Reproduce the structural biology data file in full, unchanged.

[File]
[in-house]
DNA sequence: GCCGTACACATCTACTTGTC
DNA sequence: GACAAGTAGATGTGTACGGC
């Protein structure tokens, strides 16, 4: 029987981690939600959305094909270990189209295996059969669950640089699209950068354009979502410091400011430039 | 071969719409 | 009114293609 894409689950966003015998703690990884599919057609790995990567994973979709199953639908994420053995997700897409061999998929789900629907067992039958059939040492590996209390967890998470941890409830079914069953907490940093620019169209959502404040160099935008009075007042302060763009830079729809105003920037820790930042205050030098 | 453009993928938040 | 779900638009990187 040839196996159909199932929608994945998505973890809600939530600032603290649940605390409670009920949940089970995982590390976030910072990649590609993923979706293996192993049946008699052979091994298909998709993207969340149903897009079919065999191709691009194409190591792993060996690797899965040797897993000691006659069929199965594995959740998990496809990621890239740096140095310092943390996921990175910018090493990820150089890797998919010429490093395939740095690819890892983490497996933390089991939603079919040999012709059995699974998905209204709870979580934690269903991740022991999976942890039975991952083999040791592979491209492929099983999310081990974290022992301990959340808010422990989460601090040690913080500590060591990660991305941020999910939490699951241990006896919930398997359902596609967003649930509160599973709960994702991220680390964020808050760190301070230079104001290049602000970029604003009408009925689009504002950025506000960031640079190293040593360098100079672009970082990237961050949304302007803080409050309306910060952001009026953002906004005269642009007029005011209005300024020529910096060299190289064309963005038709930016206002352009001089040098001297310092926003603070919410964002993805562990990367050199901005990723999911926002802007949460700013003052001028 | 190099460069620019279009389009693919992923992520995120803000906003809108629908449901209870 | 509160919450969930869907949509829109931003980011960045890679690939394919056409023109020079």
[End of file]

[in-house]
DNA sequence: GCCGTACACATCTACTTGTC
DNA sequence: GACAAGTAGATGTGTACGGC
């Protein structure tokens, strides 16, 4: 029987981690939600959305094909270990189209295996059969669950640089699209950068354009979502410091400011430039 | 071969719409 | 009114293609 894409689950966003015998703690990884599919057609790995990567994973979709199953639908994420053995997700897409061999998929789900629907067992039958059939040492590996209390967890998470941890409830079914069953907490940093620019169209959502404040160099935008009075007042302060763009830079729809105003920037820790930042205050030098 | 453009993928938040 | 779900638009990187 040839196996159909199932929608994945998505973890809600939530600032603290649940605390409670009920949940089970995982590390976030910072990649590609993923979706293996192993049946008699052979091994298909998709993207969340149903897009079919065999191709691009194409190591792993060996690797899965040797897993000691006659069929199965594995959740998990496809990621890239740096140095310092943390996921990175910018090493990820150089890797998919010429490093395939740095690819890892983490497996933390089991939603079919040999012709059995699974998905209204709870979580934690269903991740022991999976942890039975991952083999040791592979491209492929099983999310081990974290022992301990959340808010422990989460601090040690913080500590060591990660991305941020999910939490699951241990006896919930398997359902596609967003649930509160599973709960994702991220680390964020808050760190301070230079104001290049602000970029604003009408009925689009504002950025506000960031640079190293040593360098100079672009970082990237961050949304302007803080409050309306910060952001009026953002906004005269642009007029005011209005300024020529910096060299190289064309963005038709930016206002352009001089040098001297310092926003603070919410964002993805562990990367050199901005990723999911926002802007949460700013003052001028 | 190099460069620019279009389009693919992923992520995120803000906003809108629908449901209870 | 509160919450969930869907949509829109931003980011960045890679690939394919056409023109020079």